Back to the VSR - First, we’ll get rid of some non-mushroom stuff way back from way before…..



Preying mantis in the yard


White admiral in the yard


Red-spotted newt – red eft stage – in the driveway


Here’s a gallery of slug shots….


horse or field mushrooms
Photo by Linnell Mather

One of the mushrooms in folks yards and fields has been the horse mushroom (Agaricus capestris) also known as field mushroom. they are white (like lots of the others) and have been abundant. here's photo of a horse mushroom group sent in by Linnell Mather

Boletus edulis
photo by Dylan Jackson
 we'll start with the best - and that's not bias, that's the truth - King Bolete (Boletus edulis). The porcini. For about a two week period there, these were in full on bloom and taking the mid-coast world by storm.
Here are some shots Dylan Jackson sent in. They were taken on Vinalhaven, which is about as specific as Porcini finders usually are about their edulis finds...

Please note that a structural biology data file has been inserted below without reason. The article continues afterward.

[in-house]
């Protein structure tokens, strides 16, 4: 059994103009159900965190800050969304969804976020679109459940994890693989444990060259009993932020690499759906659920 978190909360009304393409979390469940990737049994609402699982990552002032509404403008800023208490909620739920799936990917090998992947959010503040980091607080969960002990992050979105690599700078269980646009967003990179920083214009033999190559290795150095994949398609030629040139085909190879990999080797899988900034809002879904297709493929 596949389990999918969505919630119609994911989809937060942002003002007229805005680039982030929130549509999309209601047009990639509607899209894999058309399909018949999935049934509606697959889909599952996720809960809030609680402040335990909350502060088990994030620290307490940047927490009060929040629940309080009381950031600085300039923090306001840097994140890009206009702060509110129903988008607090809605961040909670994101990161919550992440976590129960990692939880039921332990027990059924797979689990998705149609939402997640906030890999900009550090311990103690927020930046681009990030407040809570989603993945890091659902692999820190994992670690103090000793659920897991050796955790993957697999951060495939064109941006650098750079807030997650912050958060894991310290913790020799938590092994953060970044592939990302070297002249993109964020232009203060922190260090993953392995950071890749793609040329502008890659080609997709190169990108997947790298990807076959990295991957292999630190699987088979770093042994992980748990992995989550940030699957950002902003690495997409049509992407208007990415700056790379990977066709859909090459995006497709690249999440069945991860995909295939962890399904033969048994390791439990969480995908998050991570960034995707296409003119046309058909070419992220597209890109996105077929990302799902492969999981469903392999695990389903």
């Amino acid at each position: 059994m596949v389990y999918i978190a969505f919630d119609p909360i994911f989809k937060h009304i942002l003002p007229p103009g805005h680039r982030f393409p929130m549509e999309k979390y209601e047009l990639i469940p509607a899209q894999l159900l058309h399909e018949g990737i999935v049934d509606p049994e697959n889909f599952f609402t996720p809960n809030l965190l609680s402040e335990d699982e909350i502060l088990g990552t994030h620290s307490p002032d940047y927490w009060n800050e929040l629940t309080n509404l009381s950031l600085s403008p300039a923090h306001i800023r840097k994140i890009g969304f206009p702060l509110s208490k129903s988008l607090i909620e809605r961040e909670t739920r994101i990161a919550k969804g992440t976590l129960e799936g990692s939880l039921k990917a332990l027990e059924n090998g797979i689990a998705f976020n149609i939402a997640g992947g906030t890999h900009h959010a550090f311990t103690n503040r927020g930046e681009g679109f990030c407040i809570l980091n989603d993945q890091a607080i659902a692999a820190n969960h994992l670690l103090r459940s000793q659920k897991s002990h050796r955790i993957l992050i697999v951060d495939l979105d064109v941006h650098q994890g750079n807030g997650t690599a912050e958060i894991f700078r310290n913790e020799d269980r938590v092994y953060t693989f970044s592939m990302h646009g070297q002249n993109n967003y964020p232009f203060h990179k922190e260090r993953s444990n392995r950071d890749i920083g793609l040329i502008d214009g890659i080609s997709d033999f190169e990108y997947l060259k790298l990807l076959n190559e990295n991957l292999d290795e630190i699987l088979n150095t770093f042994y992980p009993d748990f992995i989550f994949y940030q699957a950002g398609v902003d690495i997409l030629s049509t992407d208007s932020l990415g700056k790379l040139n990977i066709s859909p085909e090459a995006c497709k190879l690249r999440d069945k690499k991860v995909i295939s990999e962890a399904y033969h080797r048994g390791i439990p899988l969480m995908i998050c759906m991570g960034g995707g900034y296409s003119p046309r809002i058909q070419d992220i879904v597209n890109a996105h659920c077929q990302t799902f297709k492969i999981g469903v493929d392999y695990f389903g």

Boletus edulis
photo by Dylan Jackson

 and then more of a haul...
nice kings!
 and a gallery of some of the 25 or so of Kings Leif and I picked, all within walking distance of our house...


the cap is reminiscent of Boletus hortonii....
but the stalk/stipe screams B. edulis

they came in all shapes and sizes, some were conjoined, and some leif bonded with


lower king got strangled by a root

cooked with Leccinum astrostipitatum

Leif is a master mushroom cleaner with his mushroom knife